In the Story of the Fall, man’s basic spiritual relationship with God was broken and they are exiled from Eden.  Their physical condition became distorted and Adam must till the ground with toil and sweat where before their disobedience to God, the garden was there for him to tend as a gardener.  This is a dramatic contrast for the man.  For the woman, Eve is to bear her children with pain and labor and her will would be only to her husband.  Given the contrast of the plight of woman at the Fall, it can be assumed that if Eve had not disobeyed God, she would have had painless childbirth and still remained undefiled.   Sacred Tradition of the Church teaches in the hymnody about the birth of Christ by the Virgin Mary at the nativity and that it was painless and undefiled.  The hymnody of the church delineates the sharp contrast between Eve, the first mother of human kind; and the Virgin Mary, the new mother of man.   Further, Genesis indicates that man and woman had equality of responsibility to God to tend God’s creation together and to take care of each other as “Flesh of my Flesh and Bone of my Bone”.  They were to function as one-being joined together by God to be companions for each other and to care for God’s creation together.  But with the disobedience of Adam and Eve, man’s social condition changed becoming no longer harmonious and balanced.  This condition of the fallenness of mankind is summarized in the deutero-canonical book of 2 Esdras 3:20-22, as follows:  “The first Adam, burdened with an evil heart, transgressed and was overcome, as were all who were descended from him.  Thus the disease became permanent; the law was in the people’s heart along with the evil root, but what was good departed and the evil remained.”

Metropolitan Maximos of Pittsburgh writes that man’s mission in the world has always been the same from God both before the fall and after the fall.  Man is to take care of that which the Lord has created and present it back to God in the same way in which it was originally created by God:   the earth, the animals and the restoration of equality between male and female to be companions for each other and equally bare the work together to tend God’s creation.[13]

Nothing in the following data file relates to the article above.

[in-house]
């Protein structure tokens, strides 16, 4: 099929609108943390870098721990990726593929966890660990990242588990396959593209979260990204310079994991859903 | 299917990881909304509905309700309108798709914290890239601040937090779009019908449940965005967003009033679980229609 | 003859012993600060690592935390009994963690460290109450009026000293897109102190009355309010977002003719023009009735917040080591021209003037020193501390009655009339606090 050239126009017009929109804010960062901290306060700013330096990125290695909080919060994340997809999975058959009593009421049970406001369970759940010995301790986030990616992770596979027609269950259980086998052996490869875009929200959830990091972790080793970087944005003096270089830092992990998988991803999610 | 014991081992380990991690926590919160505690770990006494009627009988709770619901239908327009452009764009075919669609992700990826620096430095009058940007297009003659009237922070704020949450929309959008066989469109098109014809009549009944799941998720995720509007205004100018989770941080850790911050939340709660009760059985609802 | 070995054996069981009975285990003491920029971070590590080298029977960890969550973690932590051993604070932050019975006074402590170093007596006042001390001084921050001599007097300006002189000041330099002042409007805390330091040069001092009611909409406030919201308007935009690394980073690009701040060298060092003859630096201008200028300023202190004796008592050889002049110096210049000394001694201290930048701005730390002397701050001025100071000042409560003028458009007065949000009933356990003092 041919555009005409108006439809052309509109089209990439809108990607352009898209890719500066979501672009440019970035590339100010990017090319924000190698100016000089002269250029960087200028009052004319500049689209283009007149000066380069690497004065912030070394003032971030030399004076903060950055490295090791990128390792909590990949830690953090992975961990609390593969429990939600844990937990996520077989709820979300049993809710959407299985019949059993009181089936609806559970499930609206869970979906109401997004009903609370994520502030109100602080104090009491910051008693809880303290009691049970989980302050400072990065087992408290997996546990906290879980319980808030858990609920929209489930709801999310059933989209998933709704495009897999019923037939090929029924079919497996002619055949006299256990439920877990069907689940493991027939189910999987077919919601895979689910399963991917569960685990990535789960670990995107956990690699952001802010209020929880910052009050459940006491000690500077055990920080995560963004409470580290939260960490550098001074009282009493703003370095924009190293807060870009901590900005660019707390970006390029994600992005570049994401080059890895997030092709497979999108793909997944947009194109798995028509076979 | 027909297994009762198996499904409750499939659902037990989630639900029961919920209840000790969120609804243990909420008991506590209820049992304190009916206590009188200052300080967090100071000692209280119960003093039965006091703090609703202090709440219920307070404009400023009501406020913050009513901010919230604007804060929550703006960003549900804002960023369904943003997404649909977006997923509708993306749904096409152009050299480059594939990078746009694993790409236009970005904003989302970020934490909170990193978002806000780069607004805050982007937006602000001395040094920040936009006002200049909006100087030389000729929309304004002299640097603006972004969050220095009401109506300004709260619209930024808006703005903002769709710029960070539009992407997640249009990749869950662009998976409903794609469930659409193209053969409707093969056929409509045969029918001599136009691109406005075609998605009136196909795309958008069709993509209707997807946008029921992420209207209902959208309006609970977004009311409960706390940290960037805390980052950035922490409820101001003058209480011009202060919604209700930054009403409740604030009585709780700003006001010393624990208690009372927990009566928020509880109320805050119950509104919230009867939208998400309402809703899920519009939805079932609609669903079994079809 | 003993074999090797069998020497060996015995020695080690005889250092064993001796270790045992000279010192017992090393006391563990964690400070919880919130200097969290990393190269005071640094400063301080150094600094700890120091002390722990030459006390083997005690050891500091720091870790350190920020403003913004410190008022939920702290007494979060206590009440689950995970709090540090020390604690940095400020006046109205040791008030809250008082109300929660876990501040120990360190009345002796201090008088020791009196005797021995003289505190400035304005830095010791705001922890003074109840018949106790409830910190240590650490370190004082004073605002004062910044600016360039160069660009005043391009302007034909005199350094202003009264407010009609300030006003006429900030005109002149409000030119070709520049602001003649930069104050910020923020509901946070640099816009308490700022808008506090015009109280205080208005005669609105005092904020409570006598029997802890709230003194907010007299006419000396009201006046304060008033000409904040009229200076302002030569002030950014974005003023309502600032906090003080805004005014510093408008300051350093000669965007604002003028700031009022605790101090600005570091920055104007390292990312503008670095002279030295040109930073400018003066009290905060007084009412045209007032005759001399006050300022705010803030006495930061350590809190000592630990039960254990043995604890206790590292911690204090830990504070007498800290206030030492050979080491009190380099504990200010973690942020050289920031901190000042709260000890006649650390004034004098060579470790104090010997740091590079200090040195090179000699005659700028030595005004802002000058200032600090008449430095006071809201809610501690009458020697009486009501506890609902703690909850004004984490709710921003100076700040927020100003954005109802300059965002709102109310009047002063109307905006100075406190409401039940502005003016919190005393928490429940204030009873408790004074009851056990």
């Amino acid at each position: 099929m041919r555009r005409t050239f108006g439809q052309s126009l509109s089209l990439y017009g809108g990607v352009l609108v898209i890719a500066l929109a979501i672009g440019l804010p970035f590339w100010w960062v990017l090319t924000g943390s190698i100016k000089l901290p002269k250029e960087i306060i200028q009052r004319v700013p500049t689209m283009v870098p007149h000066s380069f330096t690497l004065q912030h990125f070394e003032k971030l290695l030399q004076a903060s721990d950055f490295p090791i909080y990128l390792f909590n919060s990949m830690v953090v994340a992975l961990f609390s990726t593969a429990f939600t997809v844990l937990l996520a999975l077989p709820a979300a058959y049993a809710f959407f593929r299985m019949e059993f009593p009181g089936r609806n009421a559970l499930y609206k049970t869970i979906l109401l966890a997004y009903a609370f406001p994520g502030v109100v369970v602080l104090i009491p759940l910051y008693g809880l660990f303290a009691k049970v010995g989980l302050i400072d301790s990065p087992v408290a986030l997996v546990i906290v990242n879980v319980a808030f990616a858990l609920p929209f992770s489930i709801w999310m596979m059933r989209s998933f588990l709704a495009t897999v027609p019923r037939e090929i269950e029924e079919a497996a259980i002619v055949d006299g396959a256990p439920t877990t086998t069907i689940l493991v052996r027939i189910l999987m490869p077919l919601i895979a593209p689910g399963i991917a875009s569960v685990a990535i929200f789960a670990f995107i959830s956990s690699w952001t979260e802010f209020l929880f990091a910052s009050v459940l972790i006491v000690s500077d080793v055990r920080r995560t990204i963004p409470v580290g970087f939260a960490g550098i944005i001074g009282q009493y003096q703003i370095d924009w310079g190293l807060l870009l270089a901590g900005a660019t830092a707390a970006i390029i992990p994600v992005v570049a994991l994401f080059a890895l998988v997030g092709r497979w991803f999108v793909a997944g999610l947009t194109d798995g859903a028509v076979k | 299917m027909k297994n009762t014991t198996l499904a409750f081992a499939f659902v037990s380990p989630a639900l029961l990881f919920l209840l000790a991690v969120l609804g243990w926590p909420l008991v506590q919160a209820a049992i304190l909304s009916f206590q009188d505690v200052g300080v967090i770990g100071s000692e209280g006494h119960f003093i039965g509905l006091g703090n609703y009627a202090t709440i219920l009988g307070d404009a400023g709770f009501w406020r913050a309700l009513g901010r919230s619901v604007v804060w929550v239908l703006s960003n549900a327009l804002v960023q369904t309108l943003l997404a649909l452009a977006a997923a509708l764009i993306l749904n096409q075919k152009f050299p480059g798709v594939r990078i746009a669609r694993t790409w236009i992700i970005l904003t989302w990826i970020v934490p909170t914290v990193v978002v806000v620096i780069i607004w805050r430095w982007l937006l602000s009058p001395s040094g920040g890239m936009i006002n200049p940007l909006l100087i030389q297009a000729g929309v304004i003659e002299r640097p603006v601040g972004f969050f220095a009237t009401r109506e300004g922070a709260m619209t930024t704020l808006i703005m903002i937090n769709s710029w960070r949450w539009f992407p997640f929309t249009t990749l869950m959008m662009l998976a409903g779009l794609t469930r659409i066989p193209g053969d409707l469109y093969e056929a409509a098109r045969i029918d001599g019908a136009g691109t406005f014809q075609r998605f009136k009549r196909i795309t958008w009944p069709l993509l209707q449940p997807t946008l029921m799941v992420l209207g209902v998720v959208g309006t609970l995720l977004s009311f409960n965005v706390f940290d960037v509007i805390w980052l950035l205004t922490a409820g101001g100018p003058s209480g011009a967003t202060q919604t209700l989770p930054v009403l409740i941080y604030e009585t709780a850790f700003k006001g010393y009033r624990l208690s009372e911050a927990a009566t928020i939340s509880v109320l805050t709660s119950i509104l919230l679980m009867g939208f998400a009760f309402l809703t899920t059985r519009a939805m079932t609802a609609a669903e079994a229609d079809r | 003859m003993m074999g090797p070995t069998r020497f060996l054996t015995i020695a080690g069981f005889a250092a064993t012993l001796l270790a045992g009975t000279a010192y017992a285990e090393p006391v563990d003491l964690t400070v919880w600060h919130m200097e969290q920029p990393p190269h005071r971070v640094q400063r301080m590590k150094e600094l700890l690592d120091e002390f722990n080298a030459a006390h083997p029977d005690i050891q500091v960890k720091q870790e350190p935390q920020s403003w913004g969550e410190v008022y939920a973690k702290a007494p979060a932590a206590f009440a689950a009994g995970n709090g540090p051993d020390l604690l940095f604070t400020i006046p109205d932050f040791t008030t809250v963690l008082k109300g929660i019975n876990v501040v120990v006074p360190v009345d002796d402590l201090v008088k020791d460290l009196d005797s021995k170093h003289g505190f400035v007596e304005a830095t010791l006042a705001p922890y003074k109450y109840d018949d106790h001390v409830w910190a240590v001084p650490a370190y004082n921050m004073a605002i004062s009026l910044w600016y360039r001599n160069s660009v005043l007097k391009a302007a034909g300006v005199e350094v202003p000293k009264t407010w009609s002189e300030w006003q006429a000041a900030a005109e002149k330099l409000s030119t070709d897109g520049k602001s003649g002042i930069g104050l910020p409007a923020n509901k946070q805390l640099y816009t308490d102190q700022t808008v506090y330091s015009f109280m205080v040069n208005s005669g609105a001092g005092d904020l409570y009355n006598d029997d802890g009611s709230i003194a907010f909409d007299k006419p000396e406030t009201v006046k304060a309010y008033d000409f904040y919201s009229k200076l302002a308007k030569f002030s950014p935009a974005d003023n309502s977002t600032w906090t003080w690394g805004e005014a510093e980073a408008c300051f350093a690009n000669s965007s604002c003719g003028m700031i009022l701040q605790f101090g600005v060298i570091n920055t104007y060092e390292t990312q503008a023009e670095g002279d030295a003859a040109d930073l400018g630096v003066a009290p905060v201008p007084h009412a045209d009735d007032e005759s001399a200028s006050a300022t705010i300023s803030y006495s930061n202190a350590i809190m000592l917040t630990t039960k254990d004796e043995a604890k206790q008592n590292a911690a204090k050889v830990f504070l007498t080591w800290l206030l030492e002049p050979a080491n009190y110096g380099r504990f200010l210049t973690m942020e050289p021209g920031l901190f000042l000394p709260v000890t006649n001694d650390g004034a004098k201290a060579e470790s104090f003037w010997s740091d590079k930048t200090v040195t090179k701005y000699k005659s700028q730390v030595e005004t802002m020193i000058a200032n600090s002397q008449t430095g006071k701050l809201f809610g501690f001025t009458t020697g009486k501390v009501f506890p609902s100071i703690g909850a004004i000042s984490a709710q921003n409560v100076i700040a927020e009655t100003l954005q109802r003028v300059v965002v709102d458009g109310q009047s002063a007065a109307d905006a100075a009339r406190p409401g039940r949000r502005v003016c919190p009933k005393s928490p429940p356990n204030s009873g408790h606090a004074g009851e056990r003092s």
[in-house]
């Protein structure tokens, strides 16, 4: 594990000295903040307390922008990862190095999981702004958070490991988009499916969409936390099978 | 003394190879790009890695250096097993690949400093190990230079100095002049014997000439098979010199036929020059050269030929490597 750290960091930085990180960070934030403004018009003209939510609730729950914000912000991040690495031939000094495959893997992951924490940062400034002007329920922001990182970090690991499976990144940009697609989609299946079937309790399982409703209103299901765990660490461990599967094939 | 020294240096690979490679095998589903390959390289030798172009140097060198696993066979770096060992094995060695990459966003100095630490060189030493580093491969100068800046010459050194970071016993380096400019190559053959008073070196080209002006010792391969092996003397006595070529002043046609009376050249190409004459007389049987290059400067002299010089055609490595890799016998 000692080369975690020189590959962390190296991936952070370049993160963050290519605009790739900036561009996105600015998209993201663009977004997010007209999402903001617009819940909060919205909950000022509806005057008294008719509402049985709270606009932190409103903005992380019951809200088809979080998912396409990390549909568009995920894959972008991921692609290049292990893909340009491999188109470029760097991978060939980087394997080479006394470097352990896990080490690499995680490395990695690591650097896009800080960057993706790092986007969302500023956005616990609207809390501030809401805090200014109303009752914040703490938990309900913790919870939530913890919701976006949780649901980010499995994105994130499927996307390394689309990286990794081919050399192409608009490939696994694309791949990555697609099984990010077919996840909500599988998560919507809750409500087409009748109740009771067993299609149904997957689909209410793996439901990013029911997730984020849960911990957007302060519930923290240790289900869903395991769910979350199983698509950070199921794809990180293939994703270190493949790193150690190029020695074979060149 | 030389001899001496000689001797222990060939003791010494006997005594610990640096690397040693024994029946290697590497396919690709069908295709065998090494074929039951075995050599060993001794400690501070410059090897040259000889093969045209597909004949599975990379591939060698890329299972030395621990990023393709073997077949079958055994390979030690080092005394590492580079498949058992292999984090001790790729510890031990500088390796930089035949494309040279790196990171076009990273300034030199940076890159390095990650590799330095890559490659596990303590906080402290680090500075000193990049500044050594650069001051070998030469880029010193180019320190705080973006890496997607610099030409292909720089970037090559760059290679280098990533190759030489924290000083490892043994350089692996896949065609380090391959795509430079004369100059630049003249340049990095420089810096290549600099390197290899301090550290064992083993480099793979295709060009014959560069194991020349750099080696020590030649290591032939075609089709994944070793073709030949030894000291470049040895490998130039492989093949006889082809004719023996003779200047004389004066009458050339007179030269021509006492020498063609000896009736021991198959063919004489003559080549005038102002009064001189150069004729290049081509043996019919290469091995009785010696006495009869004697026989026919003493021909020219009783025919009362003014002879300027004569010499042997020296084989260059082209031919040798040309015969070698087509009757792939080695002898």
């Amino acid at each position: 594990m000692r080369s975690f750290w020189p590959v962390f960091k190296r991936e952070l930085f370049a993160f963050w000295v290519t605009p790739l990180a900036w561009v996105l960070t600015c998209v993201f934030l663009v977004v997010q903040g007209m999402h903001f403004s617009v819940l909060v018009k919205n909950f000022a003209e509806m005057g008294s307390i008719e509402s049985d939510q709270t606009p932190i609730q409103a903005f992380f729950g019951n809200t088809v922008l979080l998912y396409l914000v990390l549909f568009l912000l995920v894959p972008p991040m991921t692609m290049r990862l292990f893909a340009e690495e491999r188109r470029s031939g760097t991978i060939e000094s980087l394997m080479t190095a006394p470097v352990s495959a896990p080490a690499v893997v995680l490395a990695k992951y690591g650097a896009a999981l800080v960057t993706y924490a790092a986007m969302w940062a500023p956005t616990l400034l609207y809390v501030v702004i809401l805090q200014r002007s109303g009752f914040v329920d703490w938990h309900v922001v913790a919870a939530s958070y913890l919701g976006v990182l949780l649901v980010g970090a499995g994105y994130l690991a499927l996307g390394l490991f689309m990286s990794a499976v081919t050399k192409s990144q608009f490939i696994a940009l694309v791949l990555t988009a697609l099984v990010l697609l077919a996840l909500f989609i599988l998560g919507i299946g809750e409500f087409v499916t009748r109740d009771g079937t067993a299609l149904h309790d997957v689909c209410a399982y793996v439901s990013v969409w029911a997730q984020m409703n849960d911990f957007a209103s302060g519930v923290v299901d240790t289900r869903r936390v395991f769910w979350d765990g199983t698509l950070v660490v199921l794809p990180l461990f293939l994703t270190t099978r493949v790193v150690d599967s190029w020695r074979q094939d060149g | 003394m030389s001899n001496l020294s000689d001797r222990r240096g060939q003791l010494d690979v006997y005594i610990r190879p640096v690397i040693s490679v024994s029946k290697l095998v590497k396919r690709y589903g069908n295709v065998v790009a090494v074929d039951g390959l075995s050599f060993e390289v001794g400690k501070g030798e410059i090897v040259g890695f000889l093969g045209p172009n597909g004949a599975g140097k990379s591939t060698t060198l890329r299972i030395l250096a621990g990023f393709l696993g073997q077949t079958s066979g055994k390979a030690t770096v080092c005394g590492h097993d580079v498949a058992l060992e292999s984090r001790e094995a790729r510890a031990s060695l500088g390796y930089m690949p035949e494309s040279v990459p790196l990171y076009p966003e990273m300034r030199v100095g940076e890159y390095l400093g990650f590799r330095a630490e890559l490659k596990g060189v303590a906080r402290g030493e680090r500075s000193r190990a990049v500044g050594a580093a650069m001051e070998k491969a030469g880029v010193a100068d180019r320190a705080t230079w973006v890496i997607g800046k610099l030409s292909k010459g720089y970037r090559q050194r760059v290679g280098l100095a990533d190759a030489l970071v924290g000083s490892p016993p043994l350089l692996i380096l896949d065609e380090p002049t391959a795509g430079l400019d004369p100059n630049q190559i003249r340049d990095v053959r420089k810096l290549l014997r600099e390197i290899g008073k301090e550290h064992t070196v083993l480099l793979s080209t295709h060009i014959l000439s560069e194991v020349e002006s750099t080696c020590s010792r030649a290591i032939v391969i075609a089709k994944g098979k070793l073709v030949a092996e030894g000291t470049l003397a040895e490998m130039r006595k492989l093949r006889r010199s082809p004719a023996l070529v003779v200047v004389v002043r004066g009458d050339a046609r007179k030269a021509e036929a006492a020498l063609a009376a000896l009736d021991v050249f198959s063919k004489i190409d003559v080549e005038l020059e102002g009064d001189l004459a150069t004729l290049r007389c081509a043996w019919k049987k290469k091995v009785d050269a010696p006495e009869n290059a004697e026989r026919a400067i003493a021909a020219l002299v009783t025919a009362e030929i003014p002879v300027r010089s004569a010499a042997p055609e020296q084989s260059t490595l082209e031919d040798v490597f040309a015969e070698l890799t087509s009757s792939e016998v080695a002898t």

Adam in Genesis signifies the fallen and sinful condition of all humanity as noted by the Apostle Paul in the Epistle to the Romans 5:12, 15, 17:  “Therefore as sin came into the world through one man, and death through sin, and so death spread to all men because all men sinned….many died through one man’s trespass…..because of one man’s trespass, death reigned through that one man…”

But to fully understand the identity of Adam, we must also see the role of Jesus Christ in the New Testament as the “new Adam”.  In the genealogy of Luke, Jesus is described as “the son of Adam and the son of God” (Luke 3:38).  St. Paul’s epistle to the Corinthians (1 Cor 15:21-22) clearly describes the contrast between Adam and Jesus Christ, “For as by a man came death, by a man has come also the resurrection of the dead.  For as in Adam all die, so in Christ shall all be made alive.”

St. Paul continues in 1 Cor 15:45, 47-48 saying:  “The first man Adam became a living being; the last Adam (Jesus Christ) became a life-giving spirit.  The first man was from the earth, a man of dust; the second man is the man of heaven.  As was the man of dust, so are those who are of dust; and as is the man of heaven, so are those who are of heaven….”

St. Paul’s conclusion indicates this identity of fallen and unredeemed mankind with the first Adam, and redeemed humanity with the second Adam, Jesus Christ, in this same place in scripture when he says:  “Just as we have borne the image of the man of dust, we shall also bear the image of the man of heaven.” (1 Cor 15:49)

In His person and work, Jesus Christ is the beginning of the “new man” and the Virgin Mary is the beginning of the “new woman”.  If any man be in Christ, he is a new creature” (2 Cor. 5:17).  Seeing the first Adam and Eve as representatives of our fallen condition, and the second Adam and Eve (Jesus Christ and the Virgin Mary) as bringing about our new and redeemed human condition has led our Church to view Christ’s incarnation, teaching, crucifixion, and especially His resurrection as a restoration of “Adam and Eve” – that is the restoration of humanity — to mankind’s true self as originally created in God’s image and likeness.  This is taught repeatedly to the faithful through the hymnody of the Orthodox Church.

The first Adam as created in God’s image and likeness, also represents fallen and sinful humanity.   The new Adam, Jesus Christ, is the “beginning”, the first-born of the dead (Col 1:18) and the “first fruits” of those who were dead and now are alive (1 Cor 15:20-23).[14]

  1. Hymnody of the church that addresses the Virgin Mary’s humanity.